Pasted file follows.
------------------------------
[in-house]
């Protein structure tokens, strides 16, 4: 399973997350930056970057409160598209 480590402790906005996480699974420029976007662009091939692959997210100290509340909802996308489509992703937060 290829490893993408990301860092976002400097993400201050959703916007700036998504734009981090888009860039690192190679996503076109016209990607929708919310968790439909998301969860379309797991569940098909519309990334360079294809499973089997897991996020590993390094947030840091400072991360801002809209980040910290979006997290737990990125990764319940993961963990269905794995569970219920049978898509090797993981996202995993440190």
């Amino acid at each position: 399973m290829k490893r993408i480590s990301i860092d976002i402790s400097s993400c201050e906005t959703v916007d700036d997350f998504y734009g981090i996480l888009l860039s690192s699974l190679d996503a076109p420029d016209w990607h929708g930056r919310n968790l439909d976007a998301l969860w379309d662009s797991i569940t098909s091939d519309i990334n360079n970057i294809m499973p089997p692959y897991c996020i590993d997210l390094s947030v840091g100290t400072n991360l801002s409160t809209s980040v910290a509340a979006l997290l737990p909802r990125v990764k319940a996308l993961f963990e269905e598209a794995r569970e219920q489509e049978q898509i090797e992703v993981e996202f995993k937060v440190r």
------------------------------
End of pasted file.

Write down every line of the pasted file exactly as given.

[in-house]
């Protein structure tokens, strides 16, 4: 399973997350930056970057409160598209 480590402790906005996480699974420029976007662009091939692959997210100290509340909802996308489509992703937060 290829490893993408990301860092976002400097993400201050959703916007700036998504734009981090888009860039690192190679996503076109016209990607929708919310968790439909998301969860379309797991569940098909519309990334360079294809499973089997897991996020590993390094947030840091400072991360801002809209980040910290979006997290737990990125990764319940993961963990269905794995569970219920049978898509090797993981996202995993440190």
């Amino acid at each position: 399973m290829k490893r993408i480590s990301i860092d976002i402790s400097s993400c201050e906005t959703v916007d700036d997350f998504y734009g981090i996480l888009l860039s690192s699974l190679d996503a076109p420029d016209w990607h929708g930056r919310n968790l439909d976007a998301l969860w379309d662009s797991i569940t098909s091939d519309i990334n360079n970057i294809m499973p089997p692959y897991c996020i590993d997210l390094s947030v840091g100290t400072n991360l801002s409160t809209s980040v910290a509340a979006l997290l737990p909802r990125v990764k319940a996308l993961f963990e269905e598209a794995r569970e219920q489509e049978q898509i090797e992703v993981e996202f995993k937060v440190r």